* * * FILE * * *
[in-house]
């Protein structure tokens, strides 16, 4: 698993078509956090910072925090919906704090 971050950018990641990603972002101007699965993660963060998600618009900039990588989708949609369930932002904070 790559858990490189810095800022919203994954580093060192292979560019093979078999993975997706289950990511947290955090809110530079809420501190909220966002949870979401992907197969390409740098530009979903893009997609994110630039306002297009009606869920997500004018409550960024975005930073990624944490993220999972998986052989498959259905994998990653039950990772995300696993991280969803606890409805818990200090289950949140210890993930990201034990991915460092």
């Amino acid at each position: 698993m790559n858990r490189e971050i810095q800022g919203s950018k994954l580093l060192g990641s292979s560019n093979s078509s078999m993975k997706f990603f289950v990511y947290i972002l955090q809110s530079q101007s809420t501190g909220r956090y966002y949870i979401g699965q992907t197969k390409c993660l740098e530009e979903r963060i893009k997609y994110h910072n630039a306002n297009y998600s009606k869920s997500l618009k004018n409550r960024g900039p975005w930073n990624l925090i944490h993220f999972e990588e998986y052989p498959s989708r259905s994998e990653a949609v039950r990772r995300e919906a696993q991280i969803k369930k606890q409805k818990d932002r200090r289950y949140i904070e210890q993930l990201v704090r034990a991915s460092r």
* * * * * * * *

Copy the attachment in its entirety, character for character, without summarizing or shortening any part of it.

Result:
[in-house]
């Protein structure tokens, strides 16, 4: 698993078509956090910072925090919906704090 971050950018990641990603972002101007699965993660963060998600618009900039990588989708949609369930932002904070 790559858990490189810095800022919203994954580093060192292979560019093979078999993975997706289950990511947290955090809110530079809420501190909220966002949870979401992907197969390409740098530009979903893009997609994110630039306002297009009606869920997500004018409550960024975005930073990624944490993220999972998986052989498959259905994998990653039950990772995300696993991280969803606890409805818990200090289950949140210890993930990201034990991915460092």
């Amino acid at each position: 698993m790559n858990r490189e971050i810095q800022g919203s950018k994954l580093l060192g990641s292979s560019n093979s078509s078999m993975k997706f990603f289950v990511y947290i972002l955090q809110s530079q101007s809420t501190g909220r956090y966002y949870i979401g699965q992907t197969k390409c993660l740098e530009e979903r963060i893009k997609y994110h910072n630039a306002n297009y998600s009606k869920s997500l618009k004018n409550r960024g900039p975005w930073n990624l925090i944490h993220f999972e990588e998986y052989p498959s989708r259905s994998e990653a949609v039950r990772r995300e919906a696993q991280i969803k369930k606890q409805k818990d932002r200090r289950y949140i904070e210890q993930l990201v704090r034990a991915s460092r």